filing a stipulation of the facts on August 22, 1991, with 
 
            joint exhibits A, B and C attached thereto.
 
            
 
                                      issues
 
            
 
                 The issues for resolution are:
 
            
 
                 1.  Whether an employer/employee relationship existed 
 
            between the claimant and the defendant employer, or whether 
 
            claimant was operating as an independent contractor; and
 
            
 
                 2.  That if an employer/employee relationship is found, 
 
            whether claimant's injury arose out of and in the course of 
 
            his employment.
 
            
 
                     
 
            
 
            
 
            Page   2
 
            
 
            
 
            
 
            
 
            findings of fact
 
            
 
                 The undersigned incorporates the parties' stipulation 
 
            of facts which are in specific and concise terms as the same 
 
            are basically set out herein:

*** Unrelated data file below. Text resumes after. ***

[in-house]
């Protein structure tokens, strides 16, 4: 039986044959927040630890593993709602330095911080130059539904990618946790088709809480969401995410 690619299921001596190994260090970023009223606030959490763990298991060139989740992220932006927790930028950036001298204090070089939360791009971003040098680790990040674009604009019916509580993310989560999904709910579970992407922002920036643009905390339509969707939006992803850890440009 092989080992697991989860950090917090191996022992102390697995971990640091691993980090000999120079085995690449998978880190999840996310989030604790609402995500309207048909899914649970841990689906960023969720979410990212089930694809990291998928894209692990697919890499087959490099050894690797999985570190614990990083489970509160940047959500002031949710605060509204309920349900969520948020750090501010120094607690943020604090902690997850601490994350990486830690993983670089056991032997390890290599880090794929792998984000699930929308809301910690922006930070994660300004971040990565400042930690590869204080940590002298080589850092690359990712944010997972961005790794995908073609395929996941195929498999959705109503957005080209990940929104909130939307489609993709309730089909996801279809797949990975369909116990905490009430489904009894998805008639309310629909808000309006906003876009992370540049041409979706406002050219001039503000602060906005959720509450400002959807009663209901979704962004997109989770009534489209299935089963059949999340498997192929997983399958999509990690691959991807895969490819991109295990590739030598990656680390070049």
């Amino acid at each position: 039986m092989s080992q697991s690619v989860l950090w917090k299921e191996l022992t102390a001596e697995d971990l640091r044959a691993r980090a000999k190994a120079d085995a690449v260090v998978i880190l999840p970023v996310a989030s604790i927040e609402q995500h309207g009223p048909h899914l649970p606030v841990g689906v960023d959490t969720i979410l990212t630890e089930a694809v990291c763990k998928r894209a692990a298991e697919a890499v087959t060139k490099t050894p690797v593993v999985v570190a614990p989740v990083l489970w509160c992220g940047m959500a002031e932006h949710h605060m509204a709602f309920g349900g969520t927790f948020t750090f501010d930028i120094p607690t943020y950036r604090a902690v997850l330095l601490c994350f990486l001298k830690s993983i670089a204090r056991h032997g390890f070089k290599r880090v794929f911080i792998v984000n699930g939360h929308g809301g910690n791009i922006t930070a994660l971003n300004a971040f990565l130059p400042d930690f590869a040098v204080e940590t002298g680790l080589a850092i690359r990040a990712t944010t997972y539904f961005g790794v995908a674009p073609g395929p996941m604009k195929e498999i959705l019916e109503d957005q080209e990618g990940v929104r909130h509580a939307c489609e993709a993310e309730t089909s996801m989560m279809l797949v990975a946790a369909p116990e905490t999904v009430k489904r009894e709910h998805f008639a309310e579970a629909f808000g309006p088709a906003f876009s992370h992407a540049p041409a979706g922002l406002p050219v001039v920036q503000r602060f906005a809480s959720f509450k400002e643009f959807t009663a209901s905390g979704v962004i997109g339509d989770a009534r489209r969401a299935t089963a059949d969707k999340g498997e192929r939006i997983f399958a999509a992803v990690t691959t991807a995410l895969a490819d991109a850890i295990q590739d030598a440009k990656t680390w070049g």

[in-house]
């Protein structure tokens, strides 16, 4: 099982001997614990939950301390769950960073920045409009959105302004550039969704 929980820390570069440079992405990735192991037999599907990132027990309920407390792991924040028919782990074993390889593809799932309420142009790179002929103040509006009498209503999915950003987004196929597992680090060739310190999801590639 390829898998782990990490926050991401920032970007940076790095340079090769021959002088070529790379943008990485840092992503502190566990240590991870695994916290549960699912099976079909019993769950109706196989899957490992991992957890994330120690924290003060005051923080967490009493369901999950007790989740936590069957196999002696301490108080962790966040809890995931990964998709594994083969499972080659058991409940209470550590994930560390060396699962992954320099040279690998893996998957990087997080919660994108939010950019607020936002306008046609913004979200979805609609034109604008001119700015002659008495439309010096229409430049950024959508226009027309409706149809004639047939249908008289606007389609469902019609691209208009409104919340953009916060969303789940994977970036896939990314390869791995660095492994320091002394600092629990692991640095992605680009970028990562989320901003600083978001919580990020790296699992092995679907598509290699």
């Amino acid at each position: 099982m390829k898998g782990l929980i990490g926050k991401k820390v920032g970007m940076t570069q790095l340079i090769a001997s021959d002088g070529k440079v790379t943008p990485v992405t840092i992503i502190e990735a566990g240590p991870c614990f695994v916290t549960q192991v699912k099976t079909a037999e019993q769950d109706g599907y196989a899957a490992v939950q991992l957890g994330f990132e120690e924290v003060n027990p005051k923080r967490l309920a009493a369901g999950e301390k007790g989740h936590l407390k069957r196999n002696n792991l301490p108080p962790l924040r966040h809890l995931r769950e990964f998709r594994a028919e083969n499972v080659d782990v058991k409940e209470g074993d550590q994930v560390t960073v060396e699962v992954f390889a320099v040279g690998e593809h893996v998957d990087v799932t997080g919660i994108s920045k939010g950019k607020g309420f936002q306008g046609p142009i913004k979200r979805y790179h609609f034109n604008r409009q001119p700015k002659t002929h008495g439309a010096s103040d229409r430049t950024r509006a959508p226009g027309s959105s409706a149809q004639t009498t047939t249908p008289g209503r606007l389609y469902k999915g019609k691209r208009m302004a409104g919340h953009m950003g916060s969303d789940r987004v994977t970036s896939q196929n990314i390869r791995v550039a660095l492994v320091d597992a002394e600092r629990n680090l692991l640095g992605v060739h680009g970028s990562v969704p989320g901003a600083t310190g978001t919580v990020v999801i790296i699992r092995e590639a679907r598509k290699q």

1.  Claimant has worked for defendant, Fort Dodge 
 
                 Messenger, in two separate capacities.
 
            
 
                 2.  For the period from June 20, 1980 to May 11, 
 
                 1991, claimant was employed by defendant, Fort 
 
                 Dodge Messenger, as a part-time mail room clerk.  
 
                 Claimant's demand for benefits does not arise from 
 
                 his duties as a mail room clerk.
 
            
 
                 3.  Beginning September 9, 1980, claimant began 
 
                 delivering newspapers for defendant, Fort Dodge 
 
                 Messenger, on a designated route.  The injuries 
 
                 which are the subject of this action arose during 
 
                 the course of claimant's duties as a newspaper 
 
                 carrier.
 
            
 
                 4.  Claimant was injured on December 28, 1988, 
 
                 when he fell down an ice covered slope just off 
 
                 the roadway of Deurth Street, in Fort Dodge, Iowa,